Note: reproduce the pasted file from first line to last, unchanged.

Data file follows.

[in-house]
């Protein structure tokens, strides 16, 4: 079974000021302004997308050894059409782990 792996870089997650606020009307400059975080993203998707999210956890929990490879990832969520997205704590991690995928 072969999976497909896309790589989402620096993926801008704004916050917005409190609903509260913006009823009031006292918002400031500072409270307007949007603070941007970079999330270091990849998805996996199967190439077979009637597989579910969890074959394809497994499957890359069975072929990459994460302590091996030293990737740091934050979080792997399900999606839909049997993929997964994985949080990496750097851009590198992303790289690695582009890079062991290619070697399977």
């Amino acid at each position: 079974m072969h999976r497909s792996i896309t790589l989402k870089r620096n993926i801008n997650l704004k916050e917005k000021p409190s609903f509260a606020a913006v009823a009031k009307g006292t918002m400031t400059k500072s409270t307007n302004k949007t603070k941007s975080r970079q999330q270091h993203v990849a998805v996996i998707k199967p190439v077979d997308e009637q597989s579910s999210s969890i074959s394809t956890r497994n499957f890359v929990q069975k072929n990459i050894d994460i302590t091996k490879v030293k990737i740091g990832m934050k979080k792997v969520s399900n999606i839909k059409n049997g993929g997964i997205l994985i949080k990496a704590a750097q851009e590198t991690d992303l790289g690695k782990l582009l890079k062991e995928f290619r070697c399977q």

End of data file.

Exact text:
[in-house]
């Protein structure tokens, strides 16, 4: 079974000021302004997308050894059409782990 792996870089997650606020009307400059975080993203998707999210956890929990490879990832969520997205704590991690995928 072969999976497909896309790589989402620096993926801008704004916050917005409190609903509260913006009823009031006292918002400031500072409270307007949007603070941007970079999330270091990849998805996996199967190439077979009637597989579910969890074959394809497994499957890359069975072929990459994460302590091996030293990737740091934050979080792997399900999606839909049997993929997964994985949080990496750097851009590198992303790289690695582009890079062991290619070697399977």
């Amino acid at each position: 079974m072969h999976r497909s792996i896309t790589l989402k870089r620096n993926i801008n997650l704004k916050e917005k000021p409190s609903f509260a606020a913006v009823a009031k009307g006292t918002m400031t400059k500072s409270t307007n302004k949007t603070k941007s975080r970079q999330q270091h993203v990849a998805v996996i998707k199967p190439v077979d997308e009637q597989s579910s999210s969890i074959s394809t956890r497994n499957f890359v929990q069975k072929n990459i050894d994460i302590t091996k490879v030293k990737i740091g990832m934050k979080k792997v969520s399900n999606i839909k059409n049997g993929g997964i997205l994985i949080k990496a704590a750097q851009e590198t991690d992303l790289g690695k782990l582009l890079k062991e995928f290619r070697c399977q």